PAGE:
Vladimir Prelog (1906-1998)

Vladimir Prelog (1906-1998)

Vladimir PrelogVladimir Prelog

Nobel laureate chemist

Prelog was born in Sarajevo, Bosnia and Herzegovina, at that time within the Austro-Hungarian Empire, and moved to Zagreb, Croatia with his parents at the outbreak of World War I. Educated in the capital of Croatia, he graduated from the Czech Institute of Technology in Prague in 1929, receiving a degree as a chemical engineer.

Zagreb, capitol of CroatiaZagreb, capitol of Croatia

At the beginning of the Great Depression, he started to work in a private plant laboratory in Prague, in charge of the production of rare chemicals that were not available on the market at that time. In 1935, he was invited to join the Technical Faculty of the University of Zagreb, where he took the post of lecturer in organic chemistry. He also taught students of chemical engineering.


The same year he started his research works in the pharmaceutical factory "Kaštel" (currently Pliva). In 1941, when the German troops occupied Zagreb, he and his wife accepted the invitation of his colleagues, and fled to Switzerland. Prelog continued his work at the Swiss Federal Institute of Technology (ETH). In 1957 he was promoted, and took the position of director of the organic laboratory, previously filled by Leopold Ružička.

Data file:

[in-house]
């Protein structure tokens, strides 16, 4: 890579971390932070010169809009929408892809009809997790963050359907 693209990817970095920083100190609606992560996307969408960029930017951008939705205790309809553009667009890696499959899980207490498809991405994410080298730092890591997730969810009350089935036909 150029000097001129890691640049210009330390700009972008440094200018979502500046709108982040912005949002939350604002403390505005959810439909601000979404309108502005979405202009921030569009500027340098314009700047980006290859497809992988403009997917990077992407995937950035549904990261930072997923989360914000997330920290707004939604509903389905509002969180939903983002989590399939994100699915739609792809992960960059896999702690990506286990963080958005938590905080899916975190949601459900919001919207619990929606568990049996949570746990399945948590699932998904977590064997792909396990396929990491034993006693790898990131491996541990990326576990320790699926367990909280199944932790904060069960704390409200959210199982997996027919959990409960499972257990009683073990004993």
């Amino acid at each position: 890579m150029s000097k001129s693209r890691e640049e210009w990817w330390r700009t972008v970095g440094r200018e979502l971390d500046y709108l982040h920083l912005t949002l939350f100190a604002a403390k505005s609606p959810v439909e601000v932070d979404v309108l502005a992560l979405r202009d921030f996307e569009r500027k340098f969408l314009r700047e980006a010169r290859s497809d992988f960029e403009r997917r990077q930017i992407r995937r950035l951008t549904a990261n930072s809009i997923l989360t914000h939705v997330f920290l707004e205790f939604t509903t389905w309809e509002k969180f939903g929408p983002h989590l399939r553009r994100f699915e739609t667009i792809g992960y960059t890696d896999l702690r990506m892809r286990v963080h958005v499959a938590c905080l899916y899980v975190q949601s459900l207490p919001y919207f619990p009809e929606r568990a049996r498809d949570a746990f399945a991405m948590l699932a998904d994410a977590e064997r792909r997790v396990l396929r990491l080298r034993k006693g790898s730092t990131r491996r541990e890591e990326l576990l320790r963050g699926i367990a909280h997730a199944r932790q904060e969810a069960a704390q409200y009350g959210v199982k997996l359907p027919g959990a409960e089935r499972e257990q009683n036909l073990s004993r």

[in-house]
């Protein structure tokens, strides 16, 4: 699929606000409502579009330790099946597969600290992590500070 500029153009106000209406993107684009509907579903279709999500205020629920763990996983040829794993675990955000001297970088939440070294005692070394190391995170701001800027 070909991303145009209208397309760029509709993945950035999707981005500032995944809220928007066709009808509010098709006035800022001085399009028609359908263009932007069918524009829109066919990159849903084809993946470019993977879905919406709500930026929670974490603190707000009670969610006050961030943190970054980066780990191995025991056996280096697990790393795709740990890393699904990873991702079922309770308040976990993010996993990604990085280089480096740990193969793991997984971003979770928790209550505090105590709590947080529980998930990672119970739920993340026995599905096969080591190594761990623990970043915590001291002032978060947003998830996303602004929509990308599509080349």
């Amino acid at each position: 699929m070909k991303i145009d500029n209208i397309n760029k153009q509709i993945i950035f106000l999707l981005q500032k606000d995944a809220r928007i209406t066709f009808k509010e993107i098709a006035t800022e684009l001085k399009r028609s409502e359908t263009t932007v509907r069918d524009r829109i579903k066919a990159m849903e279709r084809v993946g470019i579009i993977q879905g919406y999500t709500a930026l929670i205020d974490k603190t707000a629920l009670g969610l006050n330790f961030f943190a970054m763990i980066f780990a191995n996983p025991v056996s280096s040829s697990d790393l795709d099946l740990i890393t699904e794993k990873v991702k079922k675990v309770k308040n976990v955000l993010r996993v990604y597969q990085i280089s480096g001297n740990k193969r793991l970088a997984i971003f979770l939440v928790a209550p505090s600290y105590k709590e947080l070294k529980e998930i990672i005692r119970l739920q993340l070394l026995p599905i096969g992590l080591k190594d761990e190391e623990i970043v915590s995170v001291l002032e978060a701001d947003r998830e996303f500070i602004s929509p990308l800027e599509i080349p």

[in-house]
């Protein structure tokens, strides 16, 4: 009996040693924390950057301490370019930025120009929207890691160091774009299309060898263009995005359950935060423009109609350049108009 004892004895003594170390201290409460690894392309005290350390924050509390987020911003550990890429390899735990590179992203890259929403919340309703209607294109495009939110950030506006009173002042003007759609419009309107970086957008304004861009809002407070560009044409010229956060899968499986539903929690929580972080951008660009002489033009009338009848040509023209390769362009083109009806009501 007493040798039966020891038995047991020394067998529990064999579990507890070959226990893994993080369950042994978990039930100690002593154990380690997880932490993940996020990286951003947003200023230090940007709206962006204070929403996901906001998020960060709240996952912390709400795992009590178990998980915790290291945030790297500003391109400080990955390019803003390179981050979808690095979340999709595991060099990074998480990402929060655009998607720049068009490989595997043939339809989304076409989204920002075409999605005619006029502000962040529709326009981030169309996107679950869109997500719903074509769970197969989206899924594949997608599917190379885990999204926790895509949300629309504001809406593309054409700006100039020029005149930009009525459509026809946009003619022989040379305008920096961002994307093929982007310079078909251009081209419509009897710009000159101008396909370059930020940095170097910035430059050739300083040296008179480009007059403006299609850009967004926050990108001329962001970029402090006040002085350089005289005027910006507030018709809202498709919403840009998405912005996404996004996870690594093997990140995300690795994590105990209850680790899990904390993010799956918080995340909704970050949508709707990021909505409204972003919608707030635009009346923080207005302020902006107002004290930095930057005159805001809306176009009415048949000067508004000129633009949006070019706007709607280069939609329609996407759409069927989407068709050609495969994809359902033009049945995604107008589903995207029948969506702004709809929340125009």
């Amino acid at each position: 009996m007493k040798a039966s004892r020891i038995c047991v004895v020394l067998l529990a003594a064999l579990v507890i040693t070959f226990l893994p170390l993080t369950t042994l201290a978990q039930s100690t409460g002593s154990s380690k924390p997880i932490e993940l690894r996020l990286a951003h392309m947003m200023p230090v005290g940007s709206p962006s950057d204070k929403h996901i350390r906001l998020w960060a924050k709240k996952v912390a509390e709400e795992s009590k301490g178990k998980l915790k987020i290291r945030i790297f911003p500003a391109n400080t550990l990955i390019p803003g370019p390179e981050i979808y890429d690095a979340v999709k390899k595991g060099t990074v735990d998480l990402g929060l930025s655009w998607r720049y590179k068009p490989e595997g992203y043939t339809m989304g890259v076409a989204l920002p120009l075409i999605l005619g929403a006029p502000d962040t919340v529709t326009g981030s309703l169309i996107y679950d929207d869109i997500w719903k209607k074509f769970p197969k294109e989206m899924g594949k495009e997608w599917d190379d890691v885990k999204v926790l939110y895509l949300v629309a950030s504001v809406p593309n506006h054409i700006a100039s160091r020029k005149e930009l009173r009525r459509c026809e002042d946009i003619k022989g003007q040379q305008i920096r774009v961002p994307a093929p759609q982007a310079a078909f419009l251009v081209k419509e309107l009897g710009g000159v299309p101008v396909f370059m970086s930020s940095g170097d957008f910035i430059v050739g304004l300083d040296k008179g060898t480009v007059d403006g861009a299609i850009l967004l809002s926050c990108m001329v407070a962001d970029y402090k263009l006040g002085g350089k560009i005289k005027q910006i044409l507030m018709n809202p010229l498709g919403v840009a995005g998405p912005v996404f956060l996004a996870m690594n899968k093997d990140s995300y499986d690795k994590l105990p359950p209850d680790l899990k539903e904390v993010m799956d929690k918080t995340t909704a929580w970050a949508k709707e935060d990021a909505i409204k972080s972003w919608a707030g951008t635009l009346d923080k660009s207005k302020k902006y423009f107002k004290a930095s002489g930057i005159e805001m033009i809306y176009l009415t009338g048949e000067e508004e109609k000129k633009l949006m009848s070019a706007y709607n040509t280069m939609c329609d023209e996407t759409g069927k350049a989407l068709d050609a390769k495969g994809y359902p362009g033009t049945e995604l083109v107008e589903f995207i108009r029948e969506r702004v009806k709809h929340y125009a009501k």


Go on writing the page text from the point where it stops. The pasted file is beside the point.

Structure of carbon atoms is diamond shapedStructure of carbon atoms is diamond shaped

Based on the formal findings and general rules, his studies focused on stereochemistry. Prelog examined aspects of chirality in chemistry, and introduced the so-called R–S system into organic chemistry. Working with stereoisomers, he created a new version of isomerisation, which he called cyclostereoisomerisation. Prelog purified the chemical adamantine from petroleum whose structure of carbon atoms is diamond shaped.


He was a keen traveller and gave lectures on his research findings in plenty of places all over the world. He was an excellent lecturer. Prelog was awarded the 1975 Nobel Prize in chemistry for his research into the stereochemistry of organic molecules and reactions. He formulated the Cahn–Ingold–Prelog priority rules, which are used in organic chemistry to name the stereoisomers of a molecule.